Enemata. Enemas.


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Enemata are rectal injections employed to evacuate the bowel, to influence the general system by absorption, or to affect locally the seat of disease. Enemata which are intended to evacuate the bowel are usually given in large bulk (1 to 2 pints) injected slowly by means of a Higginson's syringe, or from a douche-can. Care should be taken to avoid the introduction of air, by filling the syringe or tube with the enema before starting to inject. Enemata which are intended to be retained in order that absorption may take place do not usually exceed 5 fluid ounces in volume for adults, smaller quantities being used for children. Retention is favoured by very slow administration, preferably by means of a soft catheter passed well into the bowel. Enemata should be given at a temperature of about 38°. Enemata for lavage of the mucous membrane of the large bowel are passed into the colon by means of a long indiarubber tube.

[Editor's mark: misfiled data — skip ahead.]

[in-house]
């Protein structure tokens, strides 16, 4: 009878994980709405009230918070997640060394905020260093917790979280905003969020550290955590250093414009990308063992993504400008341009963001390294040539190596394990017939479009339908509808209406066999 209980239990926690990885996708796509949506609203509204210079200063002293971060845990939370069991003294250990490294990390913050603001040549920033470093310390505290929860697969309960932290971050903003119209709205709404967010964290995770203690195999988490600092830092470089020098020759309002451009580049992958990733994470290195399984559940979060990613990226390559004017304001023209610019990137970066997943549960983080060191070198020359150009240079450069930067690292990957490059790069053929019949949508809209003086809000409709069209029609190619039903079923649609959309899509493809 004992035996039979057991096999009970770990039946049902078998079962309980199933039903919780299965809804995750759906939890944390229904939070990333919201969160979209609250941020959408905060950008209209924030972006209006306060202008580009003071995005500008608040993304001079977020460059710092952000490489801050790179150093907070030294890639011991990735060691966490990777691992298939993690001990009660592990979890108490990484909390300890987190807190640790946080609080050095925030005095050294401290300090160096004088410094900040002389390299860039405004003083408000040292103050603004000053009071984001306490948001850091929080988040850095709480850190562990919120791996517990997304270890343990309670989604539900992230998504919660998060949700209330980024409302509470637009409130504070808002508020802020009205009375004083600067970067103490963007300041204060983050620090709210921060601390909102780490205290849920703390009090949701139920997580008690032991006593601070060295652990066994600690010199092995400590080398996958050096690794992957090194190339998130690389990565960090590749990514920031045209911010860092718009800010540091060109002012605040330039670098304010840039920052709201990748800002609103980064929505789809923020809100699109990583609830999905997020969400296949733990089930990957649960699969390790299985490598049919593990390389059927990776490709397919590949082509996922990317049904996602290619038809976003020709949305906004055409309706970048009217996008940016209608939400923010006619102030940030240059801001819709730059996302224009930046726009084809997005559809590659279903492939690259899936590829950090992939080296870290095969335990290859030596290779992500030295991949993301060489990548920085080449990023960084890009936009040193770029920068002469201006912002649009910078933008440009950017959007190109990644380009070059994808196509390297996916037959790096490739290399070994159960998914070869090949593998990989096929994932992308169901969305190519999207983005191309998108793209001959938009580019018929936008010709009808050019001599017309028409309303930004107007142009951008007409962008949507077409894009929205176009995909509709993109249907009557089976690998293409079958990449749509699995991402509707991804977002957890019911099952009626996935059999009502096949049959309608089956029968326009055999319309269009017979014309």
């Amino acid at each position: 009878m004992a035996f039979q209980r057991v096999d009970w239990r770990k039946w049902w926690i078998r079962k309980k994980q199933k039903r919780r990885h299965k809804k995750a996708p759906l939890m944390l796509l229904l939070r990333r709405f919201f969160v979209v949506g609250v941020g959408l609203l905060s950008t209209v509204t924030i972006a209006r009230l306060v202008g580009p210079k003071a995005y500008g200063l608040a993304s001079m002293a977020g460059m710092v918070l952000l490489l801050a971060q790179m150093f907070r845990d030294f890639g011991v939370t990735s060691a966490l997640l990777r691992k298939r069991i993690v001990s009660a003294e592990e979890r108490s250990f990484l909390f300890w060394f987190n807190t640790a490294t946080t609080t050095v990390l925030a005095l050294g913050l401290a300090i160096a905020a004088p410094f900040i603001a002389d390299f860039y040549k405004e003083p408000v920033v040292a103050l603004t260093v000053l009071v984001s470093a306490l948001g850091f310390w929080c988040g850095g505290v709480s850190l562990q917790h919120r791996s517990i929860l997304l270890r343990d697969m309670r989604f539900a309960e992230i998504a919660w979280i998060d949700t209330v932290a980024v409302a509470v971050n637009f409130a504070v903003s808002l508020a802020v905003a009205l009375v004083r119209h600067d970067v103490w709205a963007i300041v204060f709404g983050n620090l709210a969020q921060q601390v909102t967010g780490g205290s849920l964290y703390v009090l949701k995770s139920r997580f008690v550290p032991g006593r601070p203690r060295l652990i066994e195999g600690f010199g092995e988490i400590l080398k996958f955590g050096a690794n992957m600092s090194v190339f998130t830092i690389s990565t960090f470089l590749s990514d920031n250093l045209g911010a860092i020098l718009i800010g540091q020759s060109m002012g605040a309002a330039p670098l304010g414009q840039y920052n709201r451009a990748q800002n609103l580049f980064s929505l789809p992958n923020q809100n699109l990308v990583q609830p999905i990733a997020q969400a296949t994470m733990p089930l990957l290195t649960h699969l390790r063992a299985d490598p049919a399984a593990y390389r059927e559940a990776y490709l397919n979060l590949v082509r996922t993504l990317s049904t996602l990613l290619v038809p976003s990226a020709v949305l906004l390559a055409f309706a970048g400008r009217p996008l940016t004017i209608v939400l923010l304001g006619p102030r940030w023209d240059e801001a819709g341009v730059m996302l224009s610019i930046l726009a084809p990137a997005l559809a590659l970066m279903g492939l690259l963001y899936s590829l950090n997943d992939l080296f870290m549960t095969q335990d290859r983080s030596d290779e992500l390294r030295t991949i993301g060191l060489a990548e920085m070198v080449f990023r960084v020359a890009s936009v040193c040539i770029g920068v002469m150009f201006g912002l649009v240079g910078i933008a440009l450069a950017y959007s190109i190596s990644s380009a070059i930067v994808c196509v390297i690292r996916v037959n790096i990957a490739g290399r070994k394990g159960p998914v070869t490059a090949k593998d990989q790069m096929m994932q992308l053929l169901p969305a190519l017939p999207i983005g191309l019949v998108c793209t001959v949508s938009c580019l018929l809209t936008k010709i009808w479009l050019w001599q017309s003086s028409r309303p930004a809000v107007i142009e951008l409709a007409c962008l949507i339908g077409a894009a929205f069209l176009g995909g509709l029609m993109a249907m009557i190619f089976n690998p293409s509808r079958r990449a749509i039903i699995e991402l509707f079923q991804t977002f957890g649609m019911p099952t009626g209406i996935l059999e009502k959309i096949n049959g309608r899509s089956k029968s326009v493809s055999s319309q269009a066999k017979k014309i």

Substances which are absorbed unaltered when taken by the mouth are usually taken up with equal facility per rectum. Albuminoids are not readily absorbed, but peptones, albumoses and sugars are efficient rectal aliments. Skin rashes sometimes follow repeated rectal injections.

The British Pharmaceutical Codex, 1911, was published by direction of the Council of the Pharmaceutical Society of Great Britain.